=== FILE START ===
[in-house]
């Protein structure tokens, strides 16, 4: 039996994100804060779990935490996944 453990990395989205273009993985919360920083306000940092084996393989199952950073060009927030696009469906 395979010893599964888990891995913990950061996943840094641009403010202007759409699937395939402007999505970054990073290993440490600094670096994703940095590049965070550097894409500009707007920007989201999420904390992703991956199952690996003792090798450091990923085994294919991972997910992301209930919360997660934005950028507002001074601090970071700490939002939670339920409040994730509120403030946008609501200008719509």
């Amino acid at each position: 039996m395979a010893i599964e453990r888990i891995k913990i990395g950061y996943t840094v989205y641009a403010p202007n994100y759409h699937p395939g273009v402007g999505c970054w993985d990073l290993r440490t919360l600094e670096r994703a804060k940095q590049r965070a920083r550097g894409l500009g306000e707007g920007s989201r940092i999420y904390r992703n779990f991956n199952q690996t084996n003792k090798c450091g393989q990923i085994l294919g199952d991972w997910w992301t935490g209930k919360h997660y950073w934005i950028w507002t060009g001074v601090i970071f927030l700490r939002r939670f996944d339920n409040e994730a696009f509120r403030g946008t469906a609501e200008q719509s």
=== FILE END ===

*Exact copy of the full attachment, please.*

[in-house]
């Protein structure tokens, strides 16, 4: 039996994100804060779990935490996944 453990990395989205273009993985919360920083306000940092084996393989199952950073060009927030696009469906 395979010893599964888990891995913990950061996943840094641009403010202007759409699937395939402007999505970054990073290993440490600094670096994703940095590049965070550097894409500009707007920007989201999420904390992703991956199952690996003792090798450091990923085994294919991972997910992301209930919360997660934005950028507002001074601090970071700490939002939670339920409040994730509120403030946008609501200008719509």
């Amino acid at each position: 039996m395979a010893i599964e453990r888990i891995k913990i990395g950061y996943t840094v989205y641009a403010p202007n994100y759409h699937p395939g273009v402007g999505c970054w993985d990073l290993r440490t919360l600094e670096r994703a804060k940095q590049r965070a920083r550097g894409l500009g306000e707007g920007s989201r940092i999420y904390r992703n779990f991956n199952q690996t084996n003792k090798c450091g393989q990923i085994l294919g199952d991972w997910w992301t935490g209930k919360h997660y950073w934005i950028w507002t060009g001074v601090i970071f927030l700490r939002r939670f996944d339920n409040e994730a696009f509120r403030g946008t469906a609501e200008q719509s």